Identifying and resolving a company’s weaknesses is one of the most difficult steps business owners go through when planning for their exit and an ultimate sale. It’s a time to be brutally honest and open-minded. What areas of your business are a struggle? Are there areas where your competitors have an advantage? Take this opportunity to listen to and objectively consider customer and staff comments and complaints.
Some weaknesses may be very specific to an industry, or even to an individual company, but the following areas are a good place to start your evaluation:
- Financial – Evaluate your revenue stream and cash flow. Buyers will want to see accurate financial statements and a healthy balance sheet for the last five years. Be able to show a strong, upward trajectory for the trailing 12 months, and ideally, for the last 2-3 years.
- Market Position – Have a good understanding of where you stand as it relates to your reputation, market share, sales, service and price. Know how you compare to your competition.
- Marketing and Advertising – Be sure your message is on target and that your budget is appropriate to sustain and grow your business. Know and evaluate your competitors’ messages.
- Position for Growth – Document all opportunities for growth and what will be required to accomplish those goals.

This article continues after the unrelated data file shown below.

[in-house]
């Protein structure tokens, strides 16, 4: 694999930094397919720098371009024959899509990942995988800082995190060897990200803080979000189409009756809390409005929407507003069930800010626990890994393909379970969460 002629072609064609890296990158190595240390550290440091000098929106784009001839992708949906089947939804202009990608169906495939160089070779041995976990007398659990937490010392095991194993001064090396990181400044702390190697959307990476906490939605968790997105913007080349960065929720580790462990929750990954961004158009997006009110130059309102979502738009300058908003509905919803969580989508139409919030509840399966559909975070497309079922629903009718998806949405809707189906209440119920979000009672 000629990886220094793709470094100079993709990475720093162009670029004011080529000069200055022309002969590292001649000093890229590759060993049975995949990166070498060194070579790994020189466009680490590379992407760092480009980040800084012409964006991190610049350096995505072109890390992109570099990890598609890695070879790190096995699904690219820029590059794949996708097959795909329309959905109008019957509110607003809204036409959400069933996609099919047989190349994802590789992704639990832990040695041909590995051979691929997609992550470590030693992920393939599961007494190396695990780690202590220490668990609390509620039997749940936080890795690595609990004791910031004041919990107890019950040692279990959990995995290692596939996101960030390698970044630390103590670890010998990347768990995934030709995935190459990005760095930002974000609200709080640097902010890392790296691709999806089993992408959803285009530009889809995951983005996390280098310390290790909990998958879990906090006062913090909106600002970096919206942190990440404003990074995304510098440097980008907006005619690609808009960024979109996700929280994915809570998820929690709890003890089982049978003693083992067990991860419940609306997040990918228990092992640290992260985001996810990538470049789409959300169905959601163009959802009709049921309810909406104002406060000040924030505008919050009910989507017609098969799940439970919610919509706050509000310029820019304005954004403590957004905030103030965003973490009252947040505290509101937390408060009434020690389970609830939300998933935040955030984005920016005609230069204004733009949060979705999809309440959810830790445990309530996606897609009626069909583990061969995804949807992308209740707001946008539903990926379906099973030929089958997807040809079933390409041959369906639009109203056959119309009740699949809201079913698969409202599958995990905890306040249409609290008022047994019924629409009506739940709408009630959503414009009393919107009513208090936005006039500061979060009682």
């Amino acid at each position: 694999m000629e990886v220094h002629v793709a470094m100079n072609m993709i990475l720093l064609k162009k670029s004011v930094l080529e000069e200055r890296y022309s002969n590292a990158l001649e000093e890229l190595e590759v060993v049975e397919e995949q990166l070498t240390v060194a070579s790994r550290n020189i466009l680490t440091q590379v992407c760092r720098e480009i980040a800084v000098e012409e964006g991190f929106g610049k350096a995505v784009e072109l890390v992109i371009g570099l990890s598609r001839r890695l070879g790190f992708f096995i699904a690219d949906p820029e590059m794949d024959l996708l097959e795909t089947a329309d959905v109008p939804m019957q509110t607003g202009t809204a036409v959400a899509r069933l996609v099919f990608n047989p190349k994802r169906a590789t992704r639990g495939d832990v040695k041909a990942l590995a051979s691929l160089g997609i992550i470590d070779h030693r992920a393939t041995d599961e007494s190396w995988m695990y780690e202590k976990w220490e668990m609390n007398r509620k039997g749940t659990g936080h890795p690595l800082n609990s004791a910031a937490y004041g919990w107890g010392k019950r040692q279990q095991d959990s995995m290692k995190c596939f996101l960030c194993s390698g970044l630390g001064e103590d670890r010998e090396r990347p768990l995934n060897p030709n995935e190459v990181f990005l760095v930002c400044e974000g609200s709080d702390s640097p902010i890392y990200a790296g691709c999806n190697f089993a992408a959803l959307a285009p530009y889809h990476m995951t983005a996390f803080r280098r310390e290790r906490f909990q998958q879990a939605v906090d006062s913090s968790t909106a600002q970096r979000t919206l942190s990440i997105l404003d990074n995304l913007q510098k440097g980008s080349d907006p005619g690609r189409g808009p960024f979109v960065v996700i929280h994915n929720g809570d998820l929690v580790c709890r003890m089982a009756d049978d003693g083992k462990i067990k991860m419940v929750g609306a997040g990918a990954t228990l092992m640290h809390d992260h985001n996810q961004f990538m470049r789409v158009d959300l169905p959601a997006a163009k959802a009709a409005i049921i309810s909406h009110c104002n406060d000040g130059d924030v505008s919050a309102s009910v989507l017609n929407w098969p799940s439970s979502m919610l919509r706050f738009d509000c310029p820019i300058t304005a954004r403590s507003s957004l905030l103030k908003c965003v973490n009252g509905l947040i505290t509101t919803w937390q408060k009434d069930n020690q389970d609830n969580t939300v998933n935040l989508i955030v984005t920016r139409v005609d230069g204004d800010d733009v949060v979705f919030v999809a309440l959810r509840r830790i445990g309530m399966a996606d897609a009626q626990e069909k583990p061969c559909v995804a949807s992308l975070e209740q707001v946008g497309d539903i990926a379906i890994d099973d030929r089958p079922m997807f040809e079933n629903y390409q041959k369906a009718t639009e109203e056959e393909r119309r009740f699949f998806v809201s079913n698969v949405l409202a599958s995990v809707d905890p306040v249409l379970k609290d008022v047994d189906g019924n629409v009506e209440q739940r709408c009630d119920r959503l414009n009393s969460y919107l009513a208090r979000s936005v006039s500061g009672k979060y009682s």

- Intellectual Property – If you have patents, copyrights or trademarks, be sure they are not in jeopardy. If you don’t have any, are there missed opportunities to acquire IP on names or products? Having IP does increase the value of your company to potential buyers.
- Human Resources – Since your people are your greatest asset, there are many bases to be covered. Do your employees receive competitive pay? Have your key employees executed non-compete and non-disclosure agreements? Do you have the right people in place, or do you need to make changes? Having employees who are cross-trained is a strong selling point for buyers. Evaluate your working conditions and retention programs and make any appropriate adjustments.
- Culture – Although intangible, your company culture will be important to prospects. Buyers want to know they are acquiring a company whose culture is conducive to employees staying with the company. Be sure your organizational structure is clear and appropriate for your business and that bureaucracy and red tape are eliminated.
- Suppliers – Document not only who your suppliers are, but also the relationship and whether there are alternative suppliers should one of them become unavailable or cost prohibitive.
- Resources – As you outline what resources are available to you, document the resources that you need but don’t currently have.
- Physical – Evaluate whether your facilities and equipment are adequate for your business. If they are not, document the changes that need to take place.
As you read through this list, make note of any other areas that need your attention. This is your opportunity to either resolve any weaknesses or be prepared to present them as a growth opportunity for a prospective buyer.
If you’d like assistance with identifying your weaknesses or any other aspect of preparing your business for sale, contact us at email@example.com or 913.648.0185.